Another book which explores notions of class and takes place in a school (as large chunks of Barracuda does) is Different Class by Joanne Harris. Set in St Oswald’s Grammar School for Boys, it returns to the fate of eccentric Latin master Roy Straitley who was persuaded to delay his retirement for a year – but begins to regret his decision with the appointment of a fashionable new Head, who was one of his nightmareish former pupils.

Joanne Harris is of course most famous for her book Chocolat, and another book with a strong link to chocolate is Like Water for Chocolate by Laura Esquivel, which is a love story underlining the strong sensuous link between cooking and lust (or perhaps cooking as a sublimation of passion), and the prevalence of chocolate in Mexican cuisine.

Another Mexican writer I have discovered more recently is Valeria Luiselli. Her Faces in the Crowd is the story of an obsession, as the narrator, a somewhat harassed mother and writer in Mexico City, tries to remember her life in New York and her growing fascination with the life and poetry of Gilberto Owen (who was a real historical figure).

The title of the book above refers to an Ezra Pound poem, so my next link is to his volume of Cantos, which influenced me profoundly in my love for poetry and for exploring other cultures, despite what I later came to find out about his anti-semitism and collaboration with the Fascists.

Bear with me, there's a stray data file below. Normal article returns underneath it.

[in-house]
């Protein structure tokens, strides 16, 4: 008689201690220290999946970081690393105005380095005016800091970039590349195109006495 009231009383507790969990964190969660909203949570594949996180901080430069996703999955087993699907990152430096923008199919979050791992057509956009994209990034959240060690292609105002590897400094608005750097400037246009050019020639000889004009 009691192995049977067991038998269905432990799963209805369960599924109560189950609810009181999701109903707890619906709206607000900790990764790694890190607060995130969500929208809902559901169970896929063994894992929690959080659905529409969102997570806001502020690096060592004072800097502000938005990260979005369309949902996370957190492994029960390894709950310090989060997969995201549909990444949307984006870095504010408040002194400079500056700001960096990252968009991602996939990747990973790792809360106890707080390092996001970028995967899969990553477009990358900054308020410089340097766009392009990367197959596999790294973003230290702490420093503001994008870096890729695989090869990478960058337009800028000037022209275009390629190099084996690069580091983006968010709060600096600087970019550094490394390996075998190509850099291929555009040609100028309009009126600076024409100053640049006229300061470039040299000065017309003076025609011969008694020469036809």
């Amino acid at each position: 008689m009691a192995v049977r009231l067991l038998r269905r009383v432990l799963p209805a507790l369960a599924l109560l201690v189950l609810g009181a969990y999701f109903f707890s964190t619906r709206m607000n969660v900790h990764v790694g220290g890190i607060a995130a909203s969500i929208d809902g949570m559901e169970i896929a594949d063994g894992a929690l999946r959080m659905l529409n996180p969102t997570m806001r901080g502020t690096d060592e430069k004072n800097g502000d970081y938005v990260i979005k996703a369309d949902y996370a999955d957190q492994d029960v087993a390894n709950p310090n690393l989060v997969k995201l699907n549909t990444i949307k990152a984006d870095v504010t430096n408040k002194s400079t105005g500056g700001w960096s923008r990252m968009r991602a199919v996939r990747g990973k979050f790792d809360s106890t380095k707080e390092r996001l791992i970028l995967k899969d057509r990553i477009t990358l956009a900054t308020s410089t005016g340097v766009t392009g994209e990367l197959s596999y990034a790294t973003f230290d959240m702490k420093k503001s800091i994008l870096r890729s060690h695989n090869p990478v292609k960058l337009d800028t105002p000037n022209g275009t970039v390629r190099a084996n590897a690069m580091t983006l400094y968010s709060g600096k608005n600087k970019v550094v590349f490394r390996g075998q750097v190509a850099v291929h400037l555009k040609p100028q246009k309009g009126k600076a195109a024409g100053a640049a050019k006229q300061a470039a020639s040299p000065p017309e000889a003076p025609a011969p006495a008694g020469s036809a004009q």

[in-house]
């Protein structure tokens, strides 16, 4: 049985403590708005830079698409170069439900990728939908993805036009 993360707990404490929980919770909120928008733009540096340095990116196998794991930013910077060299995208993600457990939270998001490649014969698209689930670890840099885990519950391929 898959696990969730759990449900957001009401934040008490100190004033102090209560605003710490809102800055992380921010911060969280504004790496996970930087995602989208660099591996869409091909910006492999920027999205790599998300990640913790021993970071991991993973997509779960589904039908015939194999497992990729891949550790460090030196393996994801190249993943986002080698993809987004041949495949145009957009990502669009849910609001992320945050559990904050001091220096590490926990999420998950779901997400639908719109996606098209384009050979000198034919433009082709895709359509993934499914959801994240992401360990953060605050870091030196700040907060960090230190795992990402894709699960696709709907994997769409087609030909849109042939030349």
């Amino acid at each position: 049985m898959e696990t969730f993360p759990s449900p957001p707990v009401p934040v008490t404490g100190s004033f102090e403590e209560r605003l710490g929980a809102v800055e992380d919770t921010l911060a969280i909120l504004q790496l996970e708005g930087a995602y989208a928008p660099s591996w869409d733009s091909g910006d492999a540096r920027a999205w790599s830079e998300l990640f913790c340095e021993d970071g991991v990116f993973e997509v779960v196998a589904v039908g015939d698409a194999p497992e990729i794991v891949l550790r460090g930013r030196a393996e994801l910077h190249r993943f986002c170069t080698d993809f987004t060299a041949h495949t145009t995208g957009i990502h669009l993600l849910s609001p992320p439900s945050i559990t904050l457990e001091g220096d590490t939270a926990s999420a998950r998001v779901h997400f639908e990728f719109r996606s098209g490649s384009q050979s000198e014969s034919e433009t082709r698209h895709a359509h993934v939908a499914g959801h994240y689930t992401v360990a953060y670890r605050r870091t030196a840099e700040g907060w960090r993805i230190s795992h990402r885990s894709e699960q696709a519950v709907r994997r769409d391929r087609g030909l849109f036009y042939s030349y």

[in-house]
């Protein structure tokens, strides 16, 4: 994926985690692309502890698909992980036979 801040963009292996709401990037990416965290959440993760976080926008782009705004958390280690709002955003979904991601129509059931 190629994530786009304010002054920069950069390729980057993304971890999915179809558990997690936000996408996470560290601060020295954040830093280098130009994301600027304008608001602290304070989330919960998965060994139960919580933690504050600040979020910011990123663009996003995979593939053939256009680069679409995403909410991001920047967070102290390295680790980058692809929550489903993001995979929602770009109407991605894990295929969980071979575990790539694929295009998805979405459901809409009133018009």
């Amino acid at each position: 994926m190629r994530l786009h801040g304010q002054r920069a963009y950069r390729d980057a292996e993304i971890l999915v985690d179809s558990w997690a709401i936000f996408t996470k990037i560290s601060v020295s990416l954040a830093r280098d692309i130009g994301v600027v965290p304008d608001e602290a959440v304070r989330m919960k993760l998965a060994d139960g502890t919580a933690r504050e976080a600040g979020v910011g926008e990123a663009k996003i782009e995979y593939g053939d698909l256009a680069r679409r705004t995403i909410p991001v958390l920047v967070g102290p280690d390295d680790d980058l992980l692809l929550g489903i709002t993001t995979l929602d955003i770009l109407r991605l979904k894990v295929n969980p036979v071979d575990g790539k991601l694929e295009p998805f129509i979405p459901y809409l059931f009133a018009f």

Perhaps another reason why I liked Pound when I was younger was for his stylish and unconventional translations of Chinese poetry, so my last link is to one of the Chinese classics which we all had to read when I studied Japanese at university, Dream of the Red Chamber, written in the mid 18th century during the Qing dynasty. The opening poem of this epic family saga says all there is to say about the fine line between fiction and reality:

Truth becomes fiction when the fiction’s true;
Real becomes not-real where the unreal’s real.

So that was a whirlwind world tour – from Australia to the United Kingdom to Mexico to New York City to China. Where do your literary connections take you?

Women in Translation Month: Valeria Luiselli

WITMonth15 (1)Bibliobio is organising another Women in Translation Month this year, a challenge with very few prescriptions other than to read as many women authors as possible. I’m reading plenty and I hope to review a good few.

The apparition of these faces in the crowd :
Petals on a wet, black bough.

Even before I knew anything about Valeria Luiselli’s Faces in the Crowd, I thought of the above poem by Ezra Pound. Only to find that the book is indeed named after it (at least in the English translation, more about the title below) – and has a poignant story to share about the origin of this poem (I have no idea if it’s true or not).